Let’s call it “pandemic fatigue”. During the first lockdown (and to a lesser extent the second) leaders and managers were forced into new ways of working – creative, flexible and focused on leading from the front approach to keep teams functioning.
But as we climb out of the third lockdown, and with ongoing economic uncertainty, leaders are being asked to draw on increasingly depleted pools of resilience. In short, their teams are exhausted, and so are they.
The first lockdown was fuelled by adrenaline – our leadership styles might best be categorised as “arousal” – a fight response that we find in a war footing. It relies on being highly alert, and creates a response that is almost impulsive, and recognisable across organisations and industries.
We are seeing a widespread burnout socially and domestically – exercise equipment lies gathering dust, family zoom calls have lost their shimmer, and the attraction of banana bread has very much faded. The same is true of the workplace. We all have a renewed appreciation of the office and of the casual, almost gentle, interactions we have with our teams every day without having to schedule a call.
But even as the vaccine offers us the prospect of light at the end of the tunnel, the aftershocks of the pandemic mean that now there needs to be a new understanding of leadership resilience. Rather than arousal we need perseverance, endurance, and even defiance against the randomness, gloom, and burden of the pandemic. And as leaders we need to focus on how our actions can lift our teams, as much as ourselves.
A good place to start is moving on from the fire drill mentality and turn the short-term momentum into long-term advantages. By re-focusing our teams on ideas for the future, we can begin to take decisions now that will offer long term benefits for the business. If business as usual is a thing of the past – what could our business look like in the future? With so many of the usual constraints cast aside, we have an opportunity unlike any other generation of leaders to re-invent what we do, and how we do it.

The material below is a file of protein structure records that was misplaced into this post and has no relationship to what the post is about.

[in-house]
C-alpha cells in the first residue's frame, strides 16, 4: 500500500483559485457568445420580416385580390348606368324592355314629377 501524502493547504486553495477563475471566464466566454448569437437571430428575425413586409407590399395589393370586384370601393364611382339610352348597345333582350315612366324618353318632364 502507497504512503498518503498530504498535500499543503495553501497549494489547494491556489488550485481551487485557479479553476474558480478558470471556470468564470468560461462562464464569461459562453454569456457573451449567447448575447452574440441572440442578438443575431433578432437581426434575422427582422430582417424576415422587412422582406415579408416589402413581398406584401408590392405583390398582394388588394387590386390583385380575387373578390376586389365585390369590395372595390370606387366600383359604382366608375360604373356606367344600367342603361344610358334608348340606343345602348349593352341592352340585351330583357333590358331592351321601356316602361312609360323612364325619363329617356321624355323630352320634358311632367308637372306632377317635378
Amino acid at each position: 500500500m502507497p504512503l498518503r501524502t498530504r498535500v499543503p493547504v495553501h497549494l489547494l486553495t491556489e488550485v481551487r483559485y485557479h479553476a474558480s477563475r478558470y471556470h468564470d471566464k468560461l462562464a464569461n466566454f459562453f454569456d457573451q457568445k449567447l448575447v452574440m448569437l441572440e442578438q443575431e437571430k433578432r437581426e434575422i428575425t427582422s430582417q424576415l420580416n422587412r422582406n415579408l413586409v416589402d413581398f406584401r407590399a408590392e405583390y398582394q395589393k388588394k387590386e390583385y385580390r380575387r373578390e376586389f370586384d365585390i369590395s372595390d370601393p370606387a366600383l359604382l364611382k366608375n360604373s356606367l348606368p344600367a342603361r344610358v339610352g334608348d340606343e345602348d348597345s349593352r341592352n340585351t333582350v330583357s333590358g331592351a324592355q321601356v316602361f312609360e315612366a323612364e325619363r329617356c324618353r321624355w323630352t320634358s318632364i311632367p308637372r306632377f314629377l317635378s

We have to regenerate a sense of agency and ownership in our teams and we can only do this if we enable our people to be part of determining what the future looks like and how we will build a thriving organisation in that frame.
Secondly, leaders need to be clear about the difference between being compassionate versus consistent. Compassion is important and organisations of course have to establish new ways of working that recognise the situation we all find ourselves in. But we also need the ability to observe and absorb what is going on around you and provide a sense of stability. A “keep calm and carry on” mentality. Stability comes from setting limits, keeping the pressure at the right level, and helping our people snap out of apathy.
There is a desperate need for specific and actionable communication — what to do now and how to get through, rather than top-level speeches about how we are all in the same storm. This in itself helps to re-energize everyone – focusing on sharing success stories, on wins, breaking long projects into sprints. There is a tendency to let things drag on – leaders need to be brutal - shortening endless zoom meetings, killing off zombie projects, and encouraging constructive debate within your teams.
We may not know the disruptive effect of Covid-19 for years to come. Long Covid isn’t limited to just the physical – there’s also damage to mental health, regression on social issues like gender and ethnic equality and loss of whole sectors of the economy. How we lead, and how we enable others to lead over the next few months, will make the difference between surviving and thriving – for our organisations and ourselves.